Hollis Gillespie's The Ugly American

Vegas Neon: Burning Out and Fading away

Comedy Features
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I consider it a public service that I stole a neon sign set to be scrapped from the back lot of the Young Electric Sign Company in Las Vegas. My mother the klepto never stole a neon sign from Las Vegas, though if she thought it possible I’m sure she would’ve. Instead she stole every ashtray from every casino where she ever sat her ass to play the nickel slots. Thank God, because they’re worth something now. I saw some of these same ashtrays at the Vegas Museum, a deserted place pushed to the back of one of those massive, newly built stucco-blobs at the end of Fremont Street. There, in glass cases, they have tons of ashtrays, from The Sands, The Dunes, The Stardust, The Thunderbird—all those awesome atomic-age hotels along the strip that have been, or are about to be, rubble-ized to make room for the invasion of the giant, bloviating eyesores that’ll replace them.

In fact, with all these huge hotels emerging you’d think Vegas is getting bigger, but it’s not—it’s getting smaller. Vegas, in fact, is disappearing. Thank God for the Neon Boneyard, which consists, literally, of two scrap yards and two part-time administrators frantically attempting to salvage these historical neon masterpieces. The Boneyard has hardly any funding, no advertising to promote its existence, or even signage, per se, except the lovely relics rusting into each other on the other side of the locked fence. After I talked my way inside, which wasn’t easy, I was agog. Here it is, I thought, Vegas.

You might be happy to hear that the old Golden Nugget sign is dilapidating nicely, and that the monumental sign from the Landmark Hotel sits, pretty and huge, all intact, like a well-preserved cadaver. But “Mr. Lucky,” the giant fiberglass Leprechaun who used to smile at you from atop Fitzgerald’s downtown, didn’t fare so well. He died a horrible death when a hobo crawled inside him one cold night and lit a campfire. Mr. Lucky’s steel-reinforced skeleton remains in place, though, like the bones of a giant sea monster that crawled ashore to die. Nowhere to be found is the marquee from The Sands—the quintessential ’60s Vegas-chic hotel where the Rat Pack used to perform—which was demolished in the mid ’90s. That famous neon marquee, the subject of so many photographs inside the pitiable Las Vegas Museum, disappeared.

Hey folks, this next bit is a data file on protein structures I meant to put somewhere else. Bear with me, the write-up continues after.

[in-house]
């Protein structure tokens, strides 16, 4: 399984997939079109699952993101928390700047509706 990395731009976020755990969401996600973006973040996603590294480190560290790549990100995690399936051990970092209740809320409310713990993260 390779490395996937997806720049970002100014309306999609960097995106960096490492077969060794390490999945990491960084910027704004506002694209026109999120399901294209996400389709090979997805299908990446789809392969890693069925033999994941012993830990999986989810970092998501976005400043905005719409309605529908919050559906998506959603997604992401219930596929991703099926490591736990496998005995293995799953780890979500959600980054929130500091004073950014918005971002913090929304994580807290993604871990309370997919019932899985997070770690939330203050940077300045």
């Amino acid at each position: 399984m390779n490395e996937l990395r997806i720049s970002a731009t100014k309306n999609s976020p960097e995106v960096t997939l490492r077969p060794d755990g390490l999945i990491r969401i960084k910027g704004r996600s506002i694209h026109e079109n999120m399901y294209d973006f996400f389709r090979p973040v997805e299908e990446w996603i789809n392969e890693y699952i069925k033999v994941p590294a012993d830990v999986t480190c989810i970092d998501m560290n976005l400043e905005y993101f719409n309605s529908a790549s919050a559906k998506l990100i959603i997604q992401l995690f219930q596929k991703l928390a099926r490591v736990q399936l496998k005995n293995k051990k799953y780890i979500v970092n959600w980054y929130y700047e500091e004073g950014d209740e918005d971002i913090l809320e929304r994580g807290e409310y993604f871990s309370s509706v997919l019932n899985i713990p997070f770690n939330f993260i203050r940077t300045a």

I first came here when I was seven, back when Vegas was Vegas, and the journey from the west consisted of almost nothing but an expanse of barren desert that hardly had streetlights, let alone life in general. And the first neon sign of note that greeted you from this direction was the famous Silver Slipper, a sparkling, three-story Cinderella number that rotated on top of a pole 10 floors higher still, with diamond lights rippling in peyote-trip patterns. While my mother won our rent’s worth of coin cups inside, my seven-year-old self stood directly under that spinning slipper and stared at it so long my corneas nearly cremated. It was literally the most incandescently beautiful thing I’d ever seen.

That was back before they paved over Fremont Street, transforming it into one big, interconnected, motorized-stool-accessible pavilion populated by booze-addled mummies. But hope is not lost. At the Neon Boneyard, the first thing—the very first thing—you see is the Silver Slipper. She’s old now, and dented, her bulbs broken, but she’s standing up, not lying on her side like most of the others. She’s still standing, still beautiful, still ready to welcome you, still able to muster some wonder from a misanthropic sea urchin like me. “You can touch her,” I was told. But I couldn’t. Some things belong out of reach.

I had to hurry to catch a flight, and accidentally left my salvaged sign in the trunk of my rental car. Ten minutes later I called Alamo to tell them I’d be back to pick it up, but it was already gone. “How can a 25-pound neon sign just disappear?” I bitched to them, though I shouldn’t have been alarmed. Neon signs disappear in Vegas all the time.

The Neon Museum is online at neonmuseum.org. Image courtesy of Laura Domela, whose photography book, Neon Boneyard, is now out on Lulu Press and can be ordered at domela.com.